5.6 In practice, the ethnic and other groups within the student body became more significant, with the framework of expectations and constraints exerted by these forming a counterveiling authority to that of the institution. A number of people – staff, students, outside authorities such as the police – mention the difference between the riot, and the boycotts and strike, a distinction also made by some of the student protagonists. This raises interesting issues concerning the relationship between the different groups involved and what the students involved in the different activities saw themselves as assenting to and participating in. The separation was however not complete and events unfolded quickly, and the boundaries between these activities were both fluid and under dispute, concerning some of the groups within the wider student population.

5.7 There are indications of a caucus or inner group with a plan or strategy, either pre-determined or making use of the prevailing circumstances, operating at two points in the 1945/6 events. In the earlier ‘pre-riot’ phase, a small but influential group existed within Form V which called itself ‘the Board’ (from Dickens’ Oliver Twist) and saw part of its work to be ‘mice-hunters’, that is, to’ hunt’ the more timid students in the pursuit of carrying out ‘insubordination’ of different kinds. In the main phase of the protests, a picture emerges of a caucus group of older students, predominantly from the Transvaal, who promoted the range of activities that occurred, but where they stayed out of the limelight themselves and so were mainly not among those arrested (Interview with Potlako Kitchener Leballo, 1968 Aluka Digital Library).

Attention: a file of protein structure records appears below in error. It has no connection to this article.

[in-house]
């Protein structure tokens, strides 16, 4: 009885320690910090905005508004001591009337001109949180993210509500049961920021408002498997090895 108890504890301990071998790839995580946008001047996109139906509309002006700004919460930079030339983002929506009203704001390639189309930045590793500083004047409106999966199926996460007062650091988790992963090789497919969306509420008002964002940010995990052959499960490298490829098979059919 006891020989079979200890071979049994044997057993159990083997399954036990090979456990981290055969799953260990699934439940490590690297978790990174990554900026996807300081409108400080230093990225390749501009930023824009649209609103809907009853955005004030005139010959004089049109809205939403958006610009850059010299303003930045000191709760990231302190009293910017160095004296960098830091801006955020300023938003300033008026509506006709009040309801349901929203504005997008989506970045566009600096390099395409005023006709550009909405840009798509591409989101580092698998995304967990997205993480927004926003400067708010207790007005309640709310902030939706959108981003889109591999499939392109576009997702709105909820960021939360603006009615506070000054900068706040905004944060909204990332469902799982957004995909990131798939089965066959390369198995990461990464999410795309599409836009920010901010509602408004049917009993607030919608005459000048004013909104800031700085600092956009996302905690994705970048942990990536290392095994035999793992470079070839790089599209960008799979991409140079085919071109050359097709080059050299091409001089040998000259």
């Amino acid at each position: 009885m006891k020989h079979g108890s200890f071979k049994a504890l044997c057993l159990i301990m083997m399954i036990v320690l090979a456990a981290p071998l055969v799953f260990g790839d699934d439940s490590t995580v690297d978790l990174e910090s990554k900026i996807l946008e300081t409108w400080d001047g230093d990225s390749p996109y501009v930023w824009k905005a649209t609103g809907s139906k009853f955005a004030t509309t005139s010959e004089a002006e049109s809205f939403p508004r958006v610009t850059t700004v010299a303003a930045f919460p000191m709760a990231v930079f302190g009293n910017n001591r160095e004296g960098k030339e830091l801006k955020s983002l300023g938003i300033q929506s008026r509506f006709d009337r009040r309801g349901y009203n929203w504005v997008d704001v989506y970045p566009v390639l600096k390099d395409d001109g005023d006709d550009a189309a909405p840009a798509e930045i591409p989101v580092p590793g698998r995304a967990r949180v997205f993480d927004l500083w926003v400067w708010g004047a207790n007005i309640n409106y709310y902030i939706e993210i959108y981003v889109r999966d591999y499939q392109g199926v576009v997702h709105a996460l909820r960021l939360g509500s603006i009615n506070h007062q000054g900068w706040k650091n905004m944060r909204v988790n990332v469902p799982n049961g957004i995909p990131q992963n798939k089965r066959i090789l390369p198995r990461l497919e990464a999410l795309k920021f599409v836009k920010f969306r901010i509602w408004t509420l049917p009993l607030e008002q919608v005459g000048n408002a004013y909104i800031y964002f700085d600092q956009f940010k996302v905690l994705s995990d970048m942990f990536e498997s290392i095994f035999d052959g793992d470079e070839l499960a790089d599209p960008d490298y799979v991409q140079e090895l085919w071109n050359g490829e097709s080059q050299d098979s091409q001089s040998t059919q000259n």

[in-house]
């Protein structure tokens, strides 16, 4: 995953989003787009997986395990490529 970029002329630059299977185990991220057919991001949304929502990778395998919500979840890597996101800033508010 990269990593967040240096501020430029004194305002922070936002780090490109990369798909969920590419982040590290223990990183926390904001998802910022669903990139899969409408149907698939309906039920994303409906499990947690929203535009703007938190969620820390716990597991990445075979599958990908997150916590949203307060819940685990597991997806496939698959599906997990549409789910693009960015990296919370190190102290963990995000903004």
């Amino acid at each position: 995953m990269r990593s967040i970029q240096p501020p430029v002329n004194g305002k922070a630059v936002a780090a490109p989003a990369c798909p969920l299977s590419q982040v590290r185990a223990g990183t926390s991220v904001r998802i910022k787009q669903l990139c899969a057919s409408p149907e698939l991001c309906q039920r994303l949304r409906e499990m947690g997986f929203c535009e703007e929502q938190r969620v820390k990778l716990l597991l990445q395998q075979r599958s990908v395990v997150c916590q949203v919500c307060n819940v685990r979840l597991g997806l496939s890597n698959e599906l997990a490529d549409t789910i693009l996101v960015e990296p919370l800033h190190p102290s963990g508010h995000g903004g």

5.8 Particularly in respect of the mass meetings of the student body, a number of witnesses including some students mentioned the existence of compulsion by a few of the many, in stirring up feelings to promote more extreme actions through meeting rhetoric, providing paper propaganda that supported action, and threatening reprisals against those who did not join in and greater reprisals against those who broke ranks and provided information to outsiders. Whether this was confined to the exertions of caucus members, or also involved intra-group authority figures or established groups against outsider ones, is not clear. However, those seen as the caucus members were certainly involved.

5.9 There were student channels of communication from institution to institution, with information and sometimes people moving between them regarding the protests. Obviously both Lovedale and Fort Hare being in the same place facilitated exchanges between them, but it also existed more widely, with the rapid conveyance of information about events elsewhere. Similar channels existed among the Principals of colleges in addition to the Association of Heads meetings, sometimes using the telephone, and there are also letters requesting information about signs of unrest. For instance, when the Wilberforce Institute in Johannesburg later experienced protests and a strike, its Principal BS Ranjuili wrote to Shepherd requesting information about Leballo. In thanking Shepherd for his reply, he commented that “Re K. Leballo. A very bad student indeed!!! He and a few others have worked our Institute into a most unfortunate strike – a passive sit-down counterstrike. And there is also evidence that some nine members of the staff are behind it all’ (BS Ranjuili to Shepherd, 14 April 1948, File A7, MS 16,453).